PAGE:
Contact: Ms Nadia Atia Overlap: None Prerequisite: None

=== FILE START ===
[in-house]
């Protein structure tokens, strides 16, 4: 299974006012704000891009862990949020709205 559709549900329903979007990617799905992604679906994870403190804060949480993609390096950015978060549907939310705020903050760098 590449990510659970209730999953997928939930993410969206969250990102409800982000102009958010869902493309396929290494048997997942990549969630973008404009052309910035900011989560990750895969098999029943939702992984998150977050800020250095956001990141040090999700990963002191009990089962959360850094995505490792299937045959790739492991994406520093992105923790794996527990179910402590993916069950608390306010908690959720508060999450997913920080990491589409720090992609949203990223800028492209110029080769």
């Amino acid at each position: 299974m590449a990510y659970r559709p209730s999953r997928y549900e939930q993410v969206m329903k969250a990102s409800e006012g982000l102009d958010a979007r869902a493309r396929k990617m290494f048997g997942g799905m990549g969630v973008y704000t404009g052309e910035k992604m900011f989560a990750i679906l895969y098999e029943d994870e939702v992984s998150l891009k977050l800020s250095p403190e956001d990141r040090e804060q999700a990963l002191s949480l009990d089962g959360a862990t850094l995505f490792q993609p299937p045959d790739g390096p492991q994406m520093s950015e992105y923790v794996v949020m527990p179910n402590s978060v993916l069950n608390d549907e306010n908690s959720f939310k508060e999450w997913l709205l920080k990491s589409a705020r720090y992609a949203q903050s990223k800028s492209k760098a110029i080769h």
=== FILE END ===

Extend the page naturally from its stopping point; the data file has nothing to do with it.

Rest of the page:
The last ten years has seen a proliferation of Iraqi fiction in English translation and some Anglophone Iraqi literature ; this is no doubt linked to almost a decade of increased interest in Iraq since the 2003 invasion by Allied troops and the subsequent fall of the Baathist regime. This presents an opportunity to introduce students of world literatures without knowledge of the Arabic language to Iraqi literature and its historical contexts. Using the First World War, the Iran-Iraq war and the two Gulf Wars as foci, this course examines Iraqi responses to the conflicts that have ¿ quite literally ¿ defined Iraq. The first part of this course focuses on responses the First World War. The Mesopotamian campaign was the first invasion of what was then Mesopotamia by British (and Indian) troops; this conflict led directly to the creation of the Kingdom of Iraq and the British Mandate in Iraq. The second part of the course examines literary responses to the Iran-Iraq war. This conflict profoundly changed Iraqi society, initiating a period of economic and societal change and a shift in the levels of violence and other repression Saddam Hussein¿s government inflicted upon its own people. The final section of the course examines Iraqi responses to the two Gulf Wars and the period of sanctions in between. The last two decades have seen a mass exodus from Iraq; despite a more stable political situation, Iraq has yet to recover from the loss, in particular, of its educated middle classes and intelligentsia. This last section will consider changing conceptions of home by a growing diaspora ¿ a section of Iraqi society disproportionately represented in translated works ¿ and the responses of those who chose, or are forced, to remain in Iraq to the years following the fall Sadam Hussein¿s regime.